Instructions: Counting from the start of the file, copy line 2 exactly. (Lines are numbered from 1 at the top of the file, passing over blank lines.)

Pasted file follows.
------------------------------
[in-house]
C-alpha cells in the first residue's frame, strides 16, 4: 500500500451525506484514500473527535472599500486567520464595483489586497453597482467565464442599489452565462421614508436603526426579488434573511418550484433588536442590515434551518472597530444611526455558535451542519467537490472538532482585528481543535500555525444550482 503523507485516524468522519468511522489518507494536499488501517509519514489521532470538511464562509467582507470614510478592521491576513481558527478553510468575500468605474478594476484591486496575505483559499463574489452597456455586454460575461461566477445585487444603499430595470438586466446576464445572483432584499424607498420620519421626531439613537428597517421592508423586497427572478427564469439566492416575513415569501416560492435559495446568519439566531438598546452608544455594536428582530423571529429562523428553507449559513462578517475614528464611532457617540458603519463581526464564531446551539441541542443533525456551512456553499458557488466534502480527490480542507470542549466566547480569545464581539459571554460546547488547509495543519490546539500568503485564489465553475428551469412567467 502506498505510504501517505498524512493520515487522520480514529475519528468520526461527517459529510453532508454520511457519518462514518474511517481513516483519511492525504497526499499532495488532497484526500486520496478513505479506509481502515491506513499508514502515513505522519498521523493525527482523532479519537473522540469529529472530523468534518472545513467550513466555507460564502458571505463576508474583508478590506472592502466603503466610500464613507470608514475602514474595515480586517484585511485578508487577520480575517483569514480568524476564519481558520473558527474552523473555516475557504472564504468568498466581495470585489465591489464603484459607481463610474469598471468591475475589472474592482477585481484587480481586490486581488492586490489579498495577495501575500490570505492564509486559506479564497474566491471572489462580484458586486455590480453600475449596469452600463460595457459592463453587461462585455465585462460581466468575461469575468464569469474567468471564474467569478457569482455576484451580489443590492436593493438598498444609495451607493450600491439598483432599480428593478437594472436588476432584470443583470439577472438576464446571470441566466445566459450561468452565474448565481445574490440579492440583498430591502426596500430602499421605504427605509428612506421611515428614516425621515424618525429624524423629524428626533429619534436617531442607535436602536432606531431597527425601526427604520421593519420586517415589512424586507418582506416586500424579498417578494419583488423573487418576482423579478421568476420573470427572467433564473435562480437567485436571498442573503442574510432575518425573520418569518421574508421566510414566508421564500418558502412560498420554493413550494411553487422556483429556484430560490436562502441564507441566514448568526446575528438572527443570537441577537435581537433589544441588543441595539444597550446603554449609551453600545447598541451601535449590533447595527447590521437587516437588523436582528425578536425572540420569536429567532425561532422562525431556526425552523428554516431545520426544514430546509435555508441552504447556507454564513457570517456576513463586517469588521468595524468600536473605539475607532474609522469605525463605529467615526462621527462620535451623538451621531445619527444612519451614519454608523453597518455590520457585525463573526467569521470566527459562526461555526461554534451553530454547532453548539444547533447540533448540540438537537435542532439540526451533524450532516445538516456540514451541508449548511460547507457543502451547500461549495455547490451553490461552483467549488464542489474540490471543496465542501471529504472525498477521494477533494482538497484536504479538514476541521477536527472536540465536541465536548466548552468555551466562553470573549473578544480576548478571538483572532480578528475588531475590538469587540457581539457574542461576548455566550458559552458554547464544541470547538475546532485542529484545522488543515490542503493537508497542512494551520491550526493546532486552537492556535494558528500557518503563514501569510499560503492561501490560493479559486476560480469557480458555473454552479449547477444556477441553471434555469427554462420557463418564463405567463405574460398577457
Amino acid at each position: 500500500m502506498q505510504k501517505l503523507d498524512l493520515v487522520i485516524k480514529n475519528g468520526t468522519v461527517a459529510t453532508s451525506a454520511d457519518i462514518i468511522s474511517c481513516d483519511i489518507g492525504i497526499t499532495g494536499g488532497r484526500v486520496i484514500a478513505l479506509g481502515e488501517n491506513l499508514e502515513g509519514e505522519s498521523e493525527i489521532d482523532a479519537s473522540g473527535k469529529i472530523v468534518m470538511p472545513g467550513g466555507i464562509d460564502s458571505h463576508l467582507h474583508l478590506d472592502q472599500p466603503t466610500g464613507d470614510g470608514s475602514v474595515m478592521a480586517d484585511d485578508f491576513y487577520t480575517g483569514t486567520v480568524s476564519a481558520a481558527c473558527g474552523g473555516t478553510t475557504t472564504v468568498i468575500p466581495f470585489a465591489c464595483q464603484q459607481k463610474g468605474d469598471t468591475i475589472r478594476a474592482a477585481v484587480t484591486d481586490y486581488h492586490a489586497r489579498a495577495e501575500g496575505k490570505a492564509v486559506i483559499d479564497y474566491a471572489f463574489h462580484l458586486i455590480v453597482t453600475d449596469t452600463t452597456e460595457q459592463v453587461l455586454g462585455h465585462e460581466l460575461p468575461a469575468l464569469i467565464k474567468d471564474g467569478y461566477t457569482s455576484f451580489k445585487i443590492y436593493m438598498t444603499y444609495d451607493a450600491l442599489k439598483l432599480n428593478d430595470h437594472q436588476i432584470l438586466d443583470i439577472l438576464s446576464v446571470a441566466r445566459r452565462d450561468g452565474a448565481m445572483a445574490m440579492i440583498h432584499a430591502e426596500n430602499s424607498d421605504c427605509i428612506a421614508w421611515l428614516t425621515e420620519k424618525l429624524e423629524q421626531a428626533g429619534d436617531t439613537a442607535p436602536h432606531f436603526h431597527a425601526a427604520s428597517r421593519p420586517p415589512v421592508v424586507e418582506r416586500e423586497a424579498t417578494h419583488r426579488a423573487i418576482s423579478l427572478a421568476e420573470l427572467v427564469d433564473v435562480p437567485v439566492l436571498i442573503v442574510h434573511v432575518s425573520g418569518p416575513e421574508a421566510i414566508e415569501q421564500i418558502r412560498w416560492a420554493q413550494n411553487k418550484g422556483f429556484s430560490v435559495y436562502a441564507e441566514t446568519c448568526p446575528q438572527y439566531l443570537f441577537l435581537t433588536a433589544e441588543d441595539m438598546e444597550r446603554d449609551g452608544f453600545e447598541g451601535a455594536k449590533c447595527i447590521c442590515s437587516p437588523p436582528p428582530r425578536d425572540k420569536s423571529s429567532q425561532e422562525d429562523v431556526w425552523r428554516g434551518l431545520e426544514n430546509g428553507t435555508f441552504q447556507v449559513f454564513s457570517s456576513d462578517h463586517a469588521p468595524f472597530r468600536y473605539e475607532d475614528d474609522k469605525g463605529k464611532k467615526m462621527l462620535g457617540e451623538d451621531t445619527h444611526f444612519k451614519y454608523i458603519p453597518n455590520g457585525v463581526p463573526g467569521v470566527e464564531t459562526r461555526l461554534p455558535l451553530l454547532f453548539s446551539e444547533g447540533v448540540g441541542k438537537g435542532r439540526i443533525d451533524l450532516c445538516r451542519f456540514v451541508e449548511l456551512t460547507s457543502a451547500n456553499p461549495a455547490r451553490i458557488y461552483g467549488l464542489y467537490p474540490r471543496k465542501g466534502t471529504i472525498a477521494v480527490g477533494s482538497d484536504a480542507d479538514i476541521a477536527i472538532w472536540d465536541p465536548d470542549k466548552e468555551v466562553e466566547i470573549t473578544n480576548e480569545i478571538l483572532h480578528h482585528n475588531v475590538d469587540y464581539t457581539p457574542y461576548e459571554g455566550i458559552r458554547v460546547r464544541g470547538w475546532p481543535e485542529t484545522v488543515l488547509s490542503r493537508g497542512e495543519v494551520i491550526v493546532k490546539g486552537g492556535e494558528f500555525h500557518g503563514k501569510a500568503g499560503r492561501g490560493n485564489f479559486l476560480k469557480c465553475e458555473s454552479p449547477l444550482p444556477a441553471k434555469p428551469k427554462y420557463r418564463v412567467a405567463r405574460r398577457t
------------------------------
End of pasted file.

C-alpha cells in the first residue's frame, strides 16, 4: 500500500451525506484514500473527535472599500486567520464595483489586497453597482467565464442599489452565462421614508436603526426579488434573511418550484433588536442590515434551518472597530444611526455558535451542519467537490472538532482585528481543535500555525444550482 503523507485516524468522519468511522489518507494536499488501517509519514489521532470538511464562509467582507470614510478592521491576513481558527478553510468575500468605474478594476484591486496575505483559499463574489452597456455586454460575461461566477445585487444603499430595470438586466446576464445572483432584499424607498420620519421626531439613537428597517421592508423586497427572478427564469439566492416575513415569501416560492435559495446568519439566531438598546452608544455594536428582530423571529429562523428553507449559513462578517475614528464611532457617540458603519463581526464564531446551539441541542443533525456551512456553499458557488466534502480527490480542507470542549466566547480569545464581539459571554460546547488547509495543519490546539500568503485564489465553475428551469412567467 502506498505510504501517505498524512493520515487522520480514529475519528468520526461527517459529510453532508454520511457519518462514518474511517481513516483519511492525504497526499499532495488532497484526500486520496478513505479506509481502515491506513499508514502515513505522519498521523493525527482523532479519537473522540469529529472530523468534518472545513467550513466555507460564502458571505463576508474583508478590506472592502466603503466610500464613507470608514475602514474595515480586517484585511485578508487577520480575517483569514480568524476564519481558520473558527474552523473555516475557504472564504468568498466581495470585489465591489464603484459607481463610474469598471468591475475589472474592482477585481484587480481586490486581488492586490489579498495577495501575500490570505492564509486559506479564497474566491471572489462580484458586486455590480453600475449596469452600463460595457459592463453587461462585455465585462460581466468575461469575468464569469474567468471564474467569478457569482455576484451580489443590492436593493438598498444609495451607493450600491439598483432599480428593478437594472436588476432584470443583470439577472438576464446571470441566466445566459450561468452565474448565481445574490440579492440583498430591502426596500430602499421605504427605509428612506421611515428614516425621515424618525429624524423629524428626533429619534436617531442607535436602536432606531431597527425601526427604520421593519420586517415589512424586507418582506416586500424579498417578494419583488423573487418576482423579478421568476420573470427572467433564473435562480437567485436571498442573503442574510432575518425573520418569518421574508421566510414566508421564500418558502412560498420554493413550494411553487422556483429556484430560490436562502441564507441566514448568526446575528438572527443570537441577537435581537433589544441588543441595539444597550446603554449609551453600545447598541451601535449590533447595527447590521437587516437588523436582528425578536425572540420569536429567532425561532422562525431556526425552523428554516431545520426544514430546509435555508441552504447556507454564513457570517456576513463586517469588521468595524468600536473605539475607532474609522469605525463605529467615526462621527462620535451623538451621531445619527444612519451614519454608523453597518455590520457585525463573526467569521470566527459562526461555526461554534451553530454547532453548539444547533447540533448540540438537537435542532439540526451533524450532516445538516456540514451541508449548511460547507457543502451547500461549495455547490451553490461552483467549488464542489474540490471543496465542501471529504472525498477521494477533494482538497484536504479538514476541521477536527472536540465536541465536548466548552468555551466562553470573549473578544480576548478571538483572532480578528475588531475590538469587540457581539457574542461576548455566550458559552458554547464544541470547538475546532485542529484545522488543515490542503493537508497542512494551520491550526493546532486552537492556535494558528500557518503563514501569510499560503492561501490560493479559486476560480469557480458555473454552479449547477444556477441553471434555469427554462420557463418564463405567463405574460398577457